In the last post, we defined ‘organic’ and revealed the Clean 17. Even with this list, the decision to buy organic is one that is not as black and white as it may seem. The choice to purchase organic products is one
that is quite personal in nature, but is usually a weighted decision
based on 4 key factors. These key factors include Chemical Toxins, Global Impact, Ethics, and Nutrition. With so much information to share about each factor, we will explore them throughout our ongoing 6 part series on Going Organic.
The first key factor we’ll consider is one that appeals to me both as a physician and mother of two beautiful children. That factor is Chemical Toxins. First off, what is a ‘Chemical Toxin,” you may ask? In
the world of farming, there are many ‘natural’ challenges to deal with
such as insects, weeds, poor soil and fungi (to name a few). A
hundred years ago, farmers learned how to use ‘nature to combat
nature’, using ‘good’ insects to control ‘bad’ insects/fungus, food
compost to improve soil conditions, and good old fashion labor to keep
weeds at bay. Organic farming methods today are actually just refined farming methods that our country was built on. As
farming became more and more commercialized, pressures for increased
profits and larger yield brought about the use of synthetic and/or toxic
chemicals. These chemicals include pesticides, herbicides, fungicides, and fertilizers. The FDA now estimates that the average American’s food is exposed to about 20 lbs of pesticides per person.
DDT (dichlorodiphenyltrichloroethane) is a great example of how a chemical compound can yield dangerous results when commercialized. DDT was used as a large-scale pesticide during WWII. Soldiers were routinely doused with the powder form of DDT to protect against insect-borne disease. It took over 30 years for us to learn that this Noble-Prize winning chemical causes serious birth defects and infertility. Ultimately,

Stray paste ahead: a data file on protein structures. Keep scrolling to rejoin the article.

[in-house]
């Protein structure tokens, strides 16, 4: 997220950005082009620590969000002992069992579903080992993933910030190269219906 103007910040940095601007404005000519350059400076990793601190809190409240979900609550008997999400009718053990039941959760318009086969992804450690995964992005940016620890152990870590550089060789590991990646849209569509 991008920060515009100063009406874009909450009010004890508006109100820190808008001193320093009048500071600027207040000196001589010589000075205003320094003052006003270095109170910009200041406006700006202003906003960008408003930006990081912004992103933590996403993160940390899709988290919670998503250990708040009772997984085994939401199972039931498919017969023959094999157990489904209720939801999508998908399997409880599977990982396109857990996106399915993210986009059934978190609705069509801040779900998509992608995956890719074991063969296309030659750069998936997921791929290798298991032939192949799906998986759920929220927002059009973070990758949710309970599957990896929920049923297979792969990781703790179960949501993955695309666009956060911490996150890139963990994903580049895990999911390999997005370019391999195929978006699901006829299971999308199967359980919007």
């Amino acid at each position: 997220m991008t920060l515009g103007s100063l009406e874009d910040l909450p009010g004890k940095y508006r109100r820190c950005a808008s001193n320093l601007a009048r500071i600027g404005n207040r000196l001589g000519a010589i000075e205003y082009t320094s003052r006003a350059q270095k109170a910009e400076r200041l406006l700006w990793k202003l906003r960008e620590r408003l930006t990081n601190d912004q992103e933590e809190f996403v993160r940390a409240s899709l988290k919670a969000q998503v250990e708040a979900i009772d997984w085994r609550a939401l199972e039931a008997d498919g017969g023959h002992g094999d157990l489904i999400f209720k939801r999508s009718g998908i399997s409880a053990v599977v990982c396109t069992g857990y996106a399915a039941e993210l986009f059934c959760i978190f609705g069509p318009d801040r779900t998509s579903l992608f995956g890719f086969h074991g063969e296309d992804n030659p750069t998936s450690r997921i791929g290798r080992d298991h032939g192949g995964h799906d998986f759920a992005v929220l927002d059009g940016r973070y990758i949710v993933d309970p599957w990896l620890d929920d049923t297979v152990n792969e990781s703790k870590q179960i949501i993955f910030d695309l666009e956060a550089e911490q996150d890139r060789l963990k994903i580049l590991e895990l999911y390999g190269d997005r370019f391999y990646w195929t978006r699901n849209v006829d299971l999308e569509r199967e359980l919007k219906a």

DDT was banned in 1972; however a 2001 clinical study published in a
prestigious medical journal, The Lancet, showed that DDT ‘breakdown
products’ were still present in the umbilical cords of premature new
born babies. Areyou picking up what I am putting down? These chemicals that were banned 18 years prior were still turning up in the blood of premature (“sick”) babies born in 2001. That’s quite concerning to me, both as a mother and a physician.
While DDT is no longer used, the wide-spread use of synthetic chemical pesticides are the norm for much of our food supply. Conventional farming uses ‘chemicals to combat nature’ as opposed to organic farming which works to have ‘nature combat nature’. Strawberries are a great example as 65 synthetic chemicals are approved for the use of growing strawberry crops. You might seriously consider this the next time you reach for a conventionally grown strawberry.
It is the role of the EPA to determine ‘acceptable risk’ levels for chemicals used in farming. These chemicals are tested on adults, but of course, kids are smaller and likely can suffer from issues at smaller levels of exposure. In reality, the produce that kids eat most often tend to be the most heavily treated with pesticides (e.g. grapes, apples, and strawberries). The EPA currently considers 33% of registered pesticides to be cancer-causing. I think the EPA is getting better at identifying potentially-harmful chemicals before they’re approved for use…BUT for now, I do my part and limit my family’s exposure to foods grown using an abundance of chemicals.
my last blog, I provided you with the list of the Cleanest 17 fruits
and vegetables so that you could shop with a cleaner conscience. Based on today’s discussion, I will leave you with the list of the “Dirtiest.” These are the produce items that I try to purchase organic as much as possible. But I understand we are all a ‘work-in-progess’ so do the best you can. If
it is not feasible for you to purchase all of these foods organic,
there are a few things you can consider – (1) I strongly recommend a
quality fruit and vegetable wash to remove as much chemical residue as
possible, (2) select the produce from this list that you eat more than
once per week and commit to purchasing that organic, (3) since this list
is in order of ‘dirtiest’ first, consider making the commitment to
purchase the first 4 or 6 or 8 organic. Every little bit helps.
So, until next time, I leave you with The Dirty Dozen!